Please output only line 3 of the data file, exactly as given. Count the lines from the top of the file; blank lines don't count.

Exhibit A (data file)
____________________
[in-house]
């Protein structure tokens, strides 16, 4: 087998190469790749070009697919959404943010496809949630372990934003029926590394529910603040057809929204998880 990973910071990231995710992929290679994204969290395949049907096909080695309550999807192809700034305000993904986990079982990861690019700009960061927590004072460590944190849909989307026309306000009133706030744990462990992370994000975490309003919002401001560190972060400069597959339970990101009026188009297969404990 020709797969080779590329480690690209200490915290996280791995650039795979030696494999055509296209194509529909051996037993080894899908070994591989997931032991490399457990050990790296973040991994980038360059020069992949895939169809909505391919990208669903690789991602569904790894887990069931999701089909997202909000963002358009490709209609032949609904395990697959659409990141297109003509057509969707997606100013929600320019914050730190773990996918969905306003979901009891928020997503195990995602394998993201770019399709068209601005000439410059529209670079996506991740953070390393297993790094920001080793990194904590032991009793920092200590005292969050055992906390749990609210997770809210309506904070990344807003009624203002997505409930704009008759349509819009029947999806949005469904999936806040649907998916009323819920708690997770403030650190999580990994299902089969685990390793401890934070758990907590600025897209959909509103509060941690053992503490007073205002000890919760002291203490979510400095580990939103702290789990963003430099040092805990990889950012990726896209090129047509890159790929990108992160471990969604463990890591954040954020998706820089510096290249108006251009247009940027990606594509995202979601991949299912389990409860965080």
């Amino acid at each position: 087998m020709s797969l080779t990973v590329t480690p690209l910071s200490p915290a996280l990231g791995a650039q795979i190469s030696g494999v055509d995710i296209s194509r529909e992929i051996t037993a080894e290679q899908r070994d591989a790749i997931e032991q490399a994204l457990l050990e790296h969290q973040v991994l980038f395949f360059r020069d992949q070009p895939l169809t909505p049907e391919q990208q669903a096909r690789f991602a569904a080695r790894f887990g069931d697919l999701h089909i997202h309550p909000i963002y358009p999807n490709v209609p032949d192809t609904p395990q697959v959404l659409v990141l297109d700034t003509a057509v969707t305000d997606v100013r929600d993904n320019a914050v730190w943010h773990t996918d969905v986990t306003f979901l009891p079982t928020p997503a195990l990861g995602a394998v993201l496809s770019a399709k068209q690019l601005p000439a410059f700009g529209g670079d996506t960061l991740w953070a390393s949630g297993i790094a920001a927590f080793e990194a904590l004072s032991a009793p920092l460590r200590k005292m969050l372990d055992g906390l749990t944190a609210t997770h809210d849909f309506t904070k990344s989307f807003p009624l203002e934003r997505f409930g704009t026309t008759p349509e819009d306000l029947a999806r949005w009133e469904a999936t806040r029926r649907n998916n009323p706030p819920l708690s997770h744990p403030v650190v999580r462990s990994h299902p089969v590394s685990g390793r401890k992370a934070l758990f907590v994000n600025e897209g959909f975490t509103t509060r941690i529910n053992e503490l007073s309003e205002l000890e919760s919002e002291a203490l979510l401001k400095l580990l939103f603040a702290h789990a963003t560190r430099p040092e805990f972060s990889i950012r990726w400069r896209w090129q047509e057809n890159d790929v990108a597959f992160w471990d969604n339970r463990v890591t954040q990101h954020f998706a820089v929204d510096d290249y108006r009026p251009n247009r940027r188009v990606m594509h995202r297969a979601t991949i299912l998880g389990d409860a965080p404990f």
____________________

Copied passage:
């Amino acid at each position: 087998m020709s797969l080779t990973v590329t480690p690209l910071s200490p915290a996280l990231g791995a650039q795979i190469s030696g494999v055509d995710i296209s194509r529909e992929i051996t037993a080894e290679q899908r070994d591989a790749i997931e032991q490399a994204l457990l050990e790296h969290q973040v991994l980038f395949f360059r020069d992949q070009p895939l169809t909505p049907e391919q990208q669903a096909r690789f991602a569904a080695r790894f887990g069931d697919l999701h089909i997202h309550p909000i963002y358009p999807n490709v209609p032949d192809t609904p395990q697959v959404l659409v990141l297109d700034t003509a057509v969707t305000d997606v100013r929600d993904n320019a914050v730190w943010h773990t996918d969905v986990t306003f979901l009891p079982t928020p997503a195990l990861g995602a394998v993201l496809s770019a399709k068209q690019l601005p000439a410059f700009g529209g670079d996506t960061l991740w953070a390393s949630g297993i790094a920001a927590f080793e990194a904590l004072s032991a009793p920092l460590r200590k005292m969050l372990d055992g906390l749990t944190a609210t997770h809210d849909f309506t904070k990344s989307f807003p009624l203002e934003r997505f409930g704009t026309t008759p349509e819009d306000l029947a999806r949005w009133e469904a999936t806040r029926r649907n998916n009323p706030p819920l708690s997770h744990p403030v650190v999580r462990s990994h299902p089969v590394s685990g390793r401890k992370a934070l758990f907590v994000n600025e897209g959909f975490t509103t509060r941690i529910n053992e503490l007073s309003e205002l000890e919760s919002e002291a203490l979510l401001k400095l580990l939103f603040a702290h789990a963003t560190r430099p040092e805990f972060s990889i950012r990726w400069r896209w090129q047509e057809n890159d790929v990108a597959f992160w471990d969604n339970r463990v890591t954040q990101h954020f998706a820089v929204d510096d290249y108006r009026p251009n247009r940027r188009v990606m594509h995202r297969a979601t991949i299912l998880g389990d409860a965080p404990f």